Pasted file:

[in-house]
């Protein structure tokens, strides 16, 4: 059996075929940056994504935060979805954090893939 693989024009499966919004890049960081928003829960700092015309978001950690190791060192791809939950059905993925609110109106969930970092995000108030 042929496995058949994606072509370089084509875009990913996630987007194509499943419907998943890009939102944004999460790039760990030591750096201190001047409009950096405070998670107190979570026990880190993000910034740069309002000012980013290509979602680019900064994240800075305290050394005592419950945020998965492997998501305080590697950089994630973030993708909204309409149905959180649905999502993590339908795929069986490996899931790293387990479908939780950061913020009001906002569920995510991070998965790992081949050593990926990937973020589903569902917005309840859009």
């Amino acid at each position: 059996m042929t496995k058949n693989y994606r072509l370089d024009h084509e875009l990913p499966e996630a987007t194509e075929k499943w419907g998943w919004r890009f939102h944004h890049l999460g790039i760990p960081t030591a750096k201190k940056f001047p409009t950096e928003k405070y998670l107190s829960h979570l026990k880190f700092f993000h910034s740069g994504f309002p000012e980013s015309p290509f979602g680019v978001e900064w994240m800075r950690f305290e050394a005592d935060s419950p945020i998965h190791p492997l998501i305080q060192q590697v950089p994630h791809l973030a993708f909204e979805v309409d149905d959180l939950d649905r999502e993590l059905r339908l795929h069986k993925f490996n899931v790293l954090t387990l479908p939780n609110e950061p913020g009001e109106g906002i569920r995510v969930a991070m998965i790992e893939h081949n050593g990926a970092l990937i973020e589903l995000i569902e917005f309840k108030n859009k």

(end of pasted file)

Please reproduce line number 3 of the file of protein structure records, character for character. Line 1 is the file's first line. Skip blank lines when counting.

């Amino acid at each position: 059996m042929t496995k058949n693989y994606r072509l370089d024009h084509e875009l990913p499966e996630a987007t194509e075929k499943w419907g998943w919004r890009f939102h944004h890049l999460g790039i760990p960081t030591a750096k201190k940056f001047p409009t950096e928003k405070y998670l107190s829960h979570l026990k880190f700092f993000h910034s740069g994504f309002p000012e980013s015309p290509f979602g680019v978001e900064w994240m800075r950690f305290e050394a005592d935060s419950p945020i998965h190791p492997l998501i305080q060192q590697v950089p994630h791809l973030a993708f909204e979805v309409d149905d959180l939950d649905r999502e993590l059905r339908l795929h069986k993925f490996n899931v790293l954090t387990l479908p939780n609110e950061p913020g009001e109106g906002i569920r995510v969930a991070m998965i790992e893939h081949n050593g990926a970092l990937i973020e589903l995000i569902e917005f309840k108030n859009k």